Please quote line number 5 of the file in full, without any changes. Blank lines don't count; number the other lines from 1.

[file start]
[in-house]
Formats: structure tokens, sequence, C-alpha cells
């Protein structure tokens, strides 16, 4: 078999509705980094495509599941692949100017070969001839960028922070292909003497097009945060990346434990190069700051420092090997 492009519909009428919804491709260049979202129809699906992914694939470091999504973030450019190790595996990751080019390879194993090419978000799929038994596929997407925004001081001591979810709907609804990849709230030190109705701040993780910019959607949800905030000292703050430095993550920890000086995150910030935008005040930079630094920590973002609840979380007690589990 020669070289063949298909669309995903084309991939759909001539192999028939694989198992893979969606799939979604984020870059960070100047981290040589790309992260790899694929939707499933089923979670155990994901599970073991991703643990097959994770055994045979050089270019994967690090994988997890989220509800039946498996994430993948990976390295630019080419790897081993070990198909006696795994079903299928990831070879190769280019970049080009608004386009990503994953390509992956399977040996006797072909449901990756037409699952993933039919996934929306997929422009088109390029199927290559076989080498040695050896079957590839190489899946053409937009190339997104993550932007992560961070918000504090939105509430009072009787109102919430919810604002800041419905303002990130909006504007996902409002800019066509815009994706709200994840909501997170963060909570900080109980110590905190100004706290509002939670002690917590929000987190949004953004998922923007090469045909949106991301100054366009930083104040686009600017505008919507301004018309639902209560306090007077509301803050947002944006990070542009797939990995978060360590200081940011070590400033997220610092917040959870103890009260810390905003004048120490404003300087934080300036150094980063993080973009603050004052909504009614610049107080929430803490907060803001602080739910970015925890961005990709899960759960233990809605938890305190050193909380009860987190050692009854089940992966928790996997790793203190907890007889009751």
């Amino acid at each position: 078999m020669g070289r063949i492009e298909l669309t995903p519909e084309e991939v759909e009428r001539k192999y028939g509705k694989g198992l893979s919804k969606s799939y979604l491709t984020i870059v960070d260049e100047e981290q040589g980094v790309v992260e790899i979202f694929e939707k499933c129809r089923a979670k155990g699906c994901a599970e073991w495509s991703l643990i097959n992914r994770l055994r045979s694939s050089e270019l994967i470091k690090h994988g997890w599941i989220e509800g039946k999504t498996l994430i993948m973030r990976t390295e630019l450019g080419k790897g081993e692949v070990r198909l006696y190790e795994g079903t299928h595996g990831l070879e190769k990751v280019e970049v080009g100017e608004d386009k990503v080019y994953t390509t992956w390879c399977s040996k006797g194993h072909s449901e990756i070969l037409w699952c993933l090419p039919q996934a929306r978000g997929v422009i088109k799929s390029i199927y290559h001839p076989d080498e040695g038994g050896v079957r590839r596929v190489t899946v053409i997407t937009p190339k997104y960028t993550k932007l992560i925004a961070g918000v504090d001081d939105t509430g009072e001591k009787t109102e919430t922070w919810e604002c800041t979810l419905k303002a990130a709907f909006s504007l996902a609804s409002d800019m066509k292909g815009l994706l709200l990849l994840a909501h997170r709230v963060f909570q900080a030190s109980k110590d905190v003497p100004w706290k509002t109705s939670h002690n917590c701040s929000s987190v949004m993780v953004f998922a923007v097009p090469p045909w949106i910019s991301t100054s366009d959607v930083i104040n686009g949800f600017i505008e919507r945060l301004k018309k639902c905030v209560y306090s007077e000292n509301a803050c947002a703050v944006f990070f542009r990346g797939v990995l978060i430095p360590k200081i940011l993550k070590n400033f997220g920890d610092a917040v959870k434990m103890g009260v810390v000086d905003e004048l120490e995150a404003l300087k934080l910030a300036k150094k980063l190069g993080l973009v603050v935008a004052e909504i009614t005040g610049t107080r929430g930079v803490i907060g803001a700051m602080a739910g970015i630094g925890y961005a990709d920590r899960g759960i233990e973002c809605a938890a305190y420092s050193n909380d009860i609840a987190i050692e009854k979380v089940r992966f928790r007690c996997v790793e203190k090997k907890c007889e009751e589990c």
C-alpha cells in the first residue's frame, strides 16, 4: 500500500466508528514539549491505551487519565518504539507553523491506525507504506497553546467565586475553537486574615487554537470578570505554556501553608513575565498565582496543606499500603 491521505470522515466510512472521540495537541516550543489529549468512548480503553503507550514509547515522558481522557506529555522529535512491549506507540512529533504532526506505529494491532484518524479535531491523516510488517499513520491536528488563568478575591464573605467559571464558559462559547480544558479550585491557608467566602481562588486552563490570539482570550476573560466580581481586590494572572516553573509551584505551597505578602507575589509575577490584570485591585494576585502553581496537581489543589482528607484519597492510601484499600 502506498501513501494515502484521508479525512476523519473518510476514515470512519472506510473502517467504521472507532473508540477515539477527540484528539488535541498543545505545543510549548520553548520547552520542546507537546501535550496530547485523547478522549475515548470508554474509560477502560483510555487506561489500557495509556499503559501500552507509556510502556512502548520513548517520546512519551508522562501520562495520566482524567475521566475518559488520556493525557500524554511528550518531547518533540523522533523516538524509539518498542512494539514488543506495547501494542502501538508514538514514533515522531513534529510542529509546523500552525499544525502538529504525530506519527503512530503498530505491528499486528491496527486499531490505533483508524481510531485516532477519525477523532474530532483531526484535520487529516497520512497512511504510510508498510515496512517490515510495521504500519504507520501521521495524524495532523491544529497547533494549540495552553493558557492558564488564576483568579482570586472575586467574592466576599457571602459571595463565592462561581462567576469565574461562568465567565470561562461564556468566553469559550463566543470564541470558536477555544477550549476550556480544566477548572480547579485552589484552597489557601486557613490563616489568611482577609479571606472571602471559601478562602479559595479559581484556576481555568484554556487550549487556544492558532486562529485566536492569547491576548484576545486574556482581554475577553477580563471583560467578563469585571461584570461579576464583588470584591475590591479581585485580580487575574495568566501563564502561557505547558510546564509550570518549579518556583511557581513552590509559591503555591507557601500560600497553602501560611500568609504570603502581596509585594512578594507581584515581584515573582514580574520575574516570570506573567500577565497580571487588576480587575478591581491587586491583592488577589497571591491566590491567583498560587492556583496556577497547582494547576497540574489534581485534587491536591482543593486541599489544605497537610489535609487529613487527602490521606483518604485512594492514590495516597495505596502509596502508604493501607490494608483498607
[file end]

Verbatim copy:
C-alpha cells in the first residue's frame, strides 16, 4: 500500500466508528514539549491505551487519565518504539507553523491506525507504506497553546467565586475553537486574615487554537470578570505554556501553608513575565498565582496543606499500603 491521505470522515466510512472521540495537541516550543489529549468512548480503553503507550514509547515522558481522557506529555522529535512491549506507540512529533504532526506505529494491532484518524479535531491523516510488517499513520491536528488563568478575591464573605467559571464558559462559547480544558479550585491557608467566602481562588486552563490570539482570550476573560466580581481586590494572572516553573509551584505551597505578602507575589509575577490584570485591585494576585502553581496537581489543589482528607484519597492510601484499600 502506498501513501494515502484521508479525512476523519473518510476514515470512519472506510473502517467504521472507532473508540477515539477527540484528539488535541498543545505545543510549548520553548520547552520542546507537546501535550496530547485523547478522549475515548470508554474509560477502560483510555487506561489500557495509556499503559501500552507509556510502556512502548520513548517520546512519551508522562501520562495520566482524567475521566475518559488520556493525557500524554511528550518531547518533540523522533523516538524509539518498542512494539514488543506495547501494542502501538508514538514514533515522531513534529510542529509546523500552525499544525502538529504525530506519527503512530503498530505491528499486528491496527486499531490505533483508524481510531485516532477519525477523532474530532483531526484535520487529516497520512497512511504510510508498510515496512517490515510495521504500519504507520501521521495524524495532523491544529497547533494549540495552553493558557492558564488564576483568579482570586472575586467574592466576599457571602459571595463565592462561581462567576469565574461562568465567565470561562461564556468566553469559550463566543470564541470558536477555544477550549476550556480544566477548572480547579485552589484552597489557601486557613490563616489568611482577609479571606472571602471559601478562602479559595479559581484556576481555568484554556487550549487556544492558532486562529485566536492569547491576548484576545486574556482581554475577553477580563471583560467578563469585571461584570461579576464583588470584591475590591479581585485580580487575574495568566501563564502561557505547558510546564509550570518549579518556583511557581513552590509559591503555591507557601500560600497553602501560611500568609504570603502581596509585594512578594507581584515581584515573582514580574520575574516570570506573567500577565497580571487588576480587575478591581491587586491583592488577589497571591491566590491567583498560587492556583496556577497547582494547576497540574489534581485534587491536591482543593486541599489544605497537610489535609487529613487527602490521606483518604485512594492514590495516597495505596502509596502508604493501607490494608483498607